What the FDA’s guidance on diversity means for rare disease sponsors
BioPharma Dive interviewed our Derek Ansel on how to conduct psychedelic clinical research
In April 2022, the Food and Drug Administration (FDA) issued draft guidance on developing a “Race and Ethnicity Diversity Plan” for clinical trials. This plan, designed to help make clinical trial enrollment more representative, stands to support diversity, equity and inclusion (DEI) initiatives in R&D — a sector that certainly needs more attention across all clinical trials.
But for rare disease trials, which are already challenging to enroll, the new guidance introduces nuances that speak to broader recruitment trends in orphan drugs, suggested Derek Ansel, executive director, therapeutic strategy lead, rare diseases at Worldwide Clinical Trials.
“We’re seeing more sponsors getting requests from agencies to include more diverse populations across ethnicities, socioeconomic statuses and other groups,” he said. “The challenge within rare disease is that we’re now ‘rarifying’ an already rare disease by expanding into rarer subtypes of the disease.”
In turn, the FDA’s guidance recognized the difficulty in recruiting for rare diseases and encouraged sponsors to become more resourceful and intentional about trial enrollment. At the very least, it suggested that sponsors align enrollment goals to the demographics of the disease — if not the general — population.
But how? Here’s what rare disease sponsors should consider as they go from here:
Globalizing the rare disease site footprint
Among the “silver bullets” of trial DEI is the idea of site representation — that is, engaging more diverse sites instead of just elite institutions. But in rare disease trials, that can be challenging given the barriers inherent in U.S. medical access, such as social determinants of health. Additionally, the competition for sites has increased.
So while Ansel said he’s seen many sponsors of orphan drugs successfully diversify U.S. enrollment by diversifying U.S. sites, when possible, diversity goals should be achieved by enrolling international sites as well. Expanding abroad could help sponsors recruit more ethnicities within certain populations while also increasing treatment access to more people.
“International participants may not encounter the same access barriers communities may face elsewhere, which means sponsors may be able to recruit populations from areas such as Latin America and Asia-Pacific,” he said. “And that can be an attractive option for sponsors needing that kind of ethnic diversity. However, this does not address the challenges that diverse patient populations face, so we encourage sponsors to work proactively to address these disparities instead of leaving the U.S. altogether.”
Given these dynamics, Ansel recommended a balance of both: expanding internationally while also working to overcome access barriers in the U.S.
Listening — not Googling — what communities need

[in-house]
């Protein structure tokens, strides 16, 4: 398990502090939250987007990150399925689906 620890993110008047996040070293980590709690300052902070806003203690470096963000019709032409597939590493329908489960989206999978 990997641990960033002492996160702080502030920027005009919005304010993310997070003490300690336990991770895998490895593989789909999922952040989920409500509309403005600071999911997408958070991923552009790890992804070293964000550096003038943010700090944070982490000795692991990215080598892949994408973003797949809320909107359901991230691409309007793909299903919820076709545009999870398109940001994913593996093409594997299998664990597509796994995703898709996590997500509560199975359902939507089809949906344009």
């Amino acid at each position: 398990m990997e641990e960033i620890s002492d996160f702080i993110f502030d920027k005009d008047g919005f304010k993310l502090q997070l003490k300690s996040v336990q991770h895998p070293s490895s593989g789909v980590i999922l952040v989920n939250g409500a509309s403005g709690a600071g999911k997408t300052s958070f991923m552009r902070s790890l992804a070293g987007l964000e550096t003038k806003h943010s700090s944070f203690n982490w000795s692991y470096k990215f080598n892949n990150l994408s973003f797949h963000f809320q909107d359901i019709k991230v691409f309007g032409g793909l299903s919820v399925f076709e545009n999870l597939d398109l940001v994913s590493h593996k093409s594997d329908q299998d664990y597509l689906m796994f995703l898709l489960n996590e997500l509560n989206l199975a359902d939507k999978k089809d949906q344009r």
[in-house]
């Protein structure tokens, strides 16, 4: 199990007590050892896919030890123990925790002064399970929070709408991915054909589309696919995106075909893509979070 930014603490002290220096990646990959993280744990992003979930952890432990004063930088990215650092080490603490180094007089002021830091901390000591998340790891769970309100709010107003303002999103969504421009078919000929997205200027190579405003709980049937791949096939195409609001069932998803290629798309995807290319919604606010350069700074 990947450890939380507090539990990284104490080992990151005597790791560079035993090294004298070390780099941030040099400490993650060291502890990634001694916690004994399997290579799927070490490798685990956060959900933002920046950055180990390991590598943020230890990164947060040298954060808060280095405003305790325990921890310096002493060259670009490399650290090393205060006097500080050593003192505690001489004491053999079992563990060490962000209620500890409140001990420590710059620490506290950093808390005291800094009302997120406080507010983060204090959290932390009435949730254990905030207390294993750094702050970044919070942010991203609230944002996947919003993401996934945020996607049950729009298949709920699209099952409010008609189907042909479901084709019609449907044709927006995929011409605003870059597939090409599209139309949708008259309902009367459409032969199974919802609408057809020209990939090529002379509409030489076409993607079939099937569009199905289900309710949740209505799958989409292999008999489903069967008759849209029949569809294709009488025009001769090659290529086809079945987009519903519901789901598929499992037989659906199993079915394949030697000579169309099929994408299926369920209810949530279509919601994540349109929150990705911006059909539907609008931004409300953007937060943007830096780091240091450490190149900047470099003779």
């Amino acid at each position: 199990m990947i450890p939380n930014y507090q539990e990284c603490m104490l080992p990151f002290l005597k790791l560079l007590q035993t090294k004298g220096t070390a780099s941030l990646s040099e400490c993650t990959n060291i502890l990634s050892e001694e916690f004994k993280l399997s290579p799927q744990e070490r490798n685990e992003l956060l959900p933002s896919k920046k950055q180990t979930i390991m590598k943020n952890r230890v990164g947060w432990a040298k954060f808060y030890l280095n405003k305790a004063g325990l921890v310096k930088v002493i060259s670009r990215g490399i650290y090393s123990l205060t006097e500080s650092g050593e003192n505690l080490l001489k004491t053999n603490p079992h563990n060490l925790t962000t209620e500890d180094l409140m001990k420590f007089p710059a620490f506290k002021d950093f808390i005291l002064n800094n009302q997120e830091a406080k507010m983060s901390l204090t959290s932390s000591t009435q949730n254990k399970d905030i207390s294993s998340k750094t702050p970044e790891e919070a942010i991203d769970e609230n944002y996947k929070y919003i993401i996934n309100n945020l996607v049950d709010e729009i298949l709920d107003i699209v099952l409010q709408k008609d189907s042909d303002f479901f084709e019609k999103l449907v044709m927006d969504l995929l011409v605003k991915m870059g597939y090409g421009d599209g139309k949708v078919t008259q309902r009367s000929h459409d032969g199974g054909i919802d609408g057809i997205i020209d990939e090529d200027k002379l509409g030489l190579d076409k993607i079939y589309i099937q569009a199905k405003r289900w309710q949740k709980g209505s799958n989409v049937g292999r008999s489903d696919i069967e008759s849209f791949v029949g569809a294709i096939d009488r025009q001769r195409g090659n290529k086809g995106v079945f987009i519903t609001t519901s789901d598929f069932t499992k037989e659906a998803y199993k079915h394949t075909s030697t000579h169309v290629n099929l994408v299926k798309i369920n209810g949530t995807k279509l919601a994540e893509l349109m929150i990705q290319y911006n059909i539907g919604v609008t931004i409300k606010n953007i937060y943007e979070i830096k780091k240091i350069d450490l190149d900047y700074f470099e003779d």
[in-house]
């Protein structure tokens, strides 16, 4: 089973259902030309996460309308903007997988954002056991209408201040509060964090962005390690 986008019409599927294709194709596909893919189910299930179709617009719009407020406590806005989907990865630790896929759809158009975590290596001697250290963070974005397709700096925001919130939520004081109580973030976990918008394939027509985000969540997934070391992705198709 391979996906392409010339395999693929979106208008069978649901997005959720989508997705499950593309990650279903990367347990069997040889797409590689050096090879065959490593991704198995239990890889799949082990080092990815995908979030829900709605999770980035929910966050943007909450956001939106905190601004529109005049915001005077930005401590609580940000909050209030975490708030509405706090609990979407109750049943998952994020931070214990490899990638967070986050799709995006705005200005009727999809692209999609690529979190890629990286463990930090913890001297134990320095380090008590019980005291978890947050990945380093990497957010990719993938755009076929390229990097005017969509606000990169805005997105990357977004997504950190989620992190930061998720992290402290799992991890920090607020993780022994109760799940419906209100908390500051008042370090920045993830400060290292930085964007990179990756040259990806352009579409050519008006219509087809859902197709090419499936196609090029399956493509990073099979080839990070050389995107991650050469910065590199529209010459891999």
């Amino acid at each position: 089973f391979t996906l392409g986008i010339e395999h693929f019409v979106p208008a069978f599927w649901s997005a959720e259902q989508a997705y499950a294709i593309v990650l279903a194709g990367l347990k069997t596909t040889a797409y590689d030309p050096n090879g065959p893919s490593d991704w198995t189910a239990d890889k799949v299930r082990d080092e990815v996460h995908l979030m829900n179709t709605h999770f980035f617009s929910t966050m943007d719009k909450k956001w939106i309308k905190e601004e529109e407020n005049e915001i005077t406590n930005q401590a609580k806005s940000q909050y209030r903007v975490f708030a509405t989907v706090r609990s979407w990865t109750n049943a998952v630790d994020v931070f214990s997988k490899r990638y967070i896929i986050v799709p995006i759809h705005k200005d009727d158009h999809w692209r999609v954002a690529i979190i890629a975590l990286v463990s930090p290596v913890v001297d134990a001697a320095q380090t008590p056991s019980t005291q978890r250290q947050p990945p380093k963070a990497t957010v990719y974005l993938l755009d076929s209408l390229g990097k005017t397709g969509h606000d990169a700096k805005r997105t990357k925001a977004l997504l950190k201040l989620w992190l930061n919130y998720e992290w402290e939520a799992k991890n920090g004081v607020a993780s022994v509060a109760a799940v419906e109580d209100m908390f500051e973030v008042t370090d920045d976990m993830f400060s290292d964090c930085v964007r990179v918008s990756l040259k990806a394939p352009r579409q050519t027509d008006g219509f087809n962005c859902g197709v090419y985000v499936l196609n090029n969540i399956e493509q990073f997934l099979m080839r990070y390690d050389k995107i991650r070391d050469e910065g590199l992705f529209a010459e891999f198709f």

In this modern era, sponsors often turn toward tech to navigate industry changes. It’s a tactic they took during the push for more patient centricity, which Ansel said is similar to how many approach today’s DEI movement. But with diversity, particularly in rare diseases, new tools aren’t always the panacea they might seem.
“Meeting the community where they are in their disease and treatment journey takes time and effort — and that’s something that bells and whistles can’t achieve on their own,” Ansel said. Instead of an overreliance on technology, he recommended a human- and community-first approach powered by focus groups staked on listening, learning and acting.
“You cannot take a scientist in their lab coat and put them in front of a group of people who for years have been forgotten in our medical system,” he said. “You need community leaders who participants will trust to advise on culturally sensitive strategies, such as grassroots outreach and educational approaches that include insights into imagery and language choice.”
Working with CROs to drive DEI effort
Many sponsors have become more intentional about selecting a contract research organization (CRO) — partnering with only those that can demonstrate a readiness to engage diverse populations. Ansel said he’s seen an increase in the number of sponsors coming to Worldwide Clinical Trials for exactly that purpose.
When assessing partners, sponsors should be aggressive in their line of questioning, he added. You don’t want to get down the pathway toward partnership only to realize the selected vendor can’t deliver on these important objectives.
“Ask a CRO pointed questions, such as how they plan on diversifying populations under the FDA’s guidance and whether they have a diversity council with laser-focused initiatives,” Ansel said. “And pay attention to their commitment to corporate diversity. Are they hiring individuals from diverse backgrounds whose lived experiences can inform corporate strategy?”
Above all: Bringing more diversity to clinical trials is a slow process. And it takes time to get right.
“These are people who’ve been left behind by health care, by their governments and often society,” he said. “They distrust for good reasons. The strategies most successful are those that restore trust slowly and more meaningfully through human-centered connections.”
Looking to diversify the reach of your orphan drug trial? Reach out to learn how Worldwide Clinical Trials can help.
Originally published in BioPharma Dive on October 31st, 2022.